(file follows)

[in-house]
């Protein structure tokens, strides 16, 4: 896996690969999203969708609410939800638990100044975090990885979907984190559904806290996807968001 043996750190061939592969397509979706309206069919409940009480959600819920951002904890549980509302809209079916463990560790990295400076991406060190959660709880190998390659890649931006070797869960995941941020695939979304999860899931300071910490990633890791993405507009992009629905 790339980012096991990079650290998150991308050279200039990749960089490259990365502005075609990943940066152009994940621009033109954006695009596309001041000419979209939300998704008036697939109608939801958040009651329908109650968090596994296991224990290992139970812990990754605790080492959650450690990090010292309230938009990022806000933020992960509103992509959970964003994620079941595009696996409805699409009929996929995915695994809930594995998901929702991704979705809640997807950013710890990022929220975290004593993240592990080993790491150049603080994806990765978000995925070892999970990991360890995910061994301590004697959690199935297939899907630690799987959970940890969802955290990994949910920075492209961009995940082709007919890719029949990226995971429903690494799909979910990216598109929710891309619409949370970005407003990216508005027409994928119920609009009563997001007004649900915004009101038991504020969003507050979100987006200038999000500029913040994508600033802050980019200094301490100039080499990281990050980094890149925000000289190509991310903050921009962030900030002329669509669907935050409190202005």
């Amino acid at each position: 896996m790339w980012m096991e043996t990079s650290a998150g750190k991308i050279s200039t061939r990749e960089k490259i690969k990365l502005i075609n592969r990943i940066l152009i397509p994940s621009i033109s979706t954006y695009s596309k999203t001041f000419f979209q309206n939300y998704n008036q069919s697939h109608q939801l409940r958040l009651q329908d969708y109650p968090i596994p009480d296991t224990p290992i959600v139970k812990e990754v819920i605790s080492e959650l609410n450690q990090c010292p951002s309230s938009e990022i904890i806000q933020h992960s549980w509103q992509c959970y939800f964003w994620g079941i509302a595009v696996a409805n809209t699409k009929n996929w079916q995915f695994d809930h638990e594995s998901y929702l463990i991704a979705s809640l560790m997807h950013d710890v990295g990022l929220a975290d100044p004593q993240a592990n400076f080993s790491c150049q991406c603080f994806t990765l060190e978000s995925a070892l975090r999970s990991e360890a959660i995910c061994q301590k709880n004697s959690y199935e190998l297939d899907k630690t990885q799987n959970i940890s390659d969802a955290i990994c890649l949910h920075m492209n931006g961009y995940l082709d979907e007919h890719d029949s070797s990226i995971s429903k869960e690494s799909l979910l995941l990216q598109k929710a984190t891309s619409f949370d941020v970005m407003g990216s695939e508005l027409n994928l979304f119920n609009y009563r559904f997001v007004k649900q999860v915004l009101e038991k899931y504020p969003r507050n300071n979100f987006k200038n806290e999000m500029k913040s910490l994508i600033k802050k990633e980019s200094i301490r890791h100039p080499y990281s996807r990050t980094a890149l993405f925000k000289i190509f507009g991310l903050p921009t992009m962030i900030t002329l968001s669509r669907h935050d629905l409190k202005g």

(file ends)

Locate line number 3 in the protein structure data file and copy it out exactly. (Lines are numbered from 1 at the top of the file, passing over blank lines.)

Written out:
């Amino acid at each position: 896996m790339w980012m096991e043996t990079s650290a998150g750190k991308i050279s200039t061939r990749e960089k490259i690969k990365l502005i075609n592969r990943i940066l152009i397509p994940s621009i033109s979706t954006y695009s596309k999203t001041f000419f979209q309206n939300y998704n008036q069919s697939h109608q939801l409940r958040l009651q329908d969708y109650p968090i596994p009480d296991t224990p290992i959600v139970k812990e990754v819920i605790s080492e959650l609410n450690q990090c010292p951002s309230s938009e990022i904890i806000q933020h992960s549980w509103q992509c959970y939800f964003w994620g079941i509302a595009v696996a409805n809209t699409k009929n996929w079916q995915f695994d809930h638990e594995s998901y929702l463990i991704a979705s809640l560790m997807h950013d710890v990295g990022l929220a975290d100044p004593q993240a592990n400076f080993s790491c150049q991406c603080f994806t990765l060190e978000s995925a070892l975090r999970s990991e360890a959660i995910c061994q301590k709880n004697s959690y199935e190998l297939d899907k630690t990885q799987n959970i940890s390659d969802a955290i990994c890649l949910h920075m492209n931006g961009y995940l082709d979907e007919h890719d029949s070797s990226i995971s429903k869960e690494s799909l979910l995941l990216q598109k929710a984190t891309s619409f949370d941020v970005m407003g990216s695939e508005l027409n994928l979304f119920n609009y009563r559904f997001v007004k649900q999860v915004l009101e038991k899931y504020p969003r507050n300071n979100f987006k200038n806290e999000m500029k913040s910490l994508i600033k802050k990633e980019s200094i301490r890791h100039p080499y990281s996807r990050t980094a890149l993405f925000k000289i190509f507009g991310l903050p921009t992009m962030i900030t002329l968001s669509r669907h935050d629905l409190k202005g």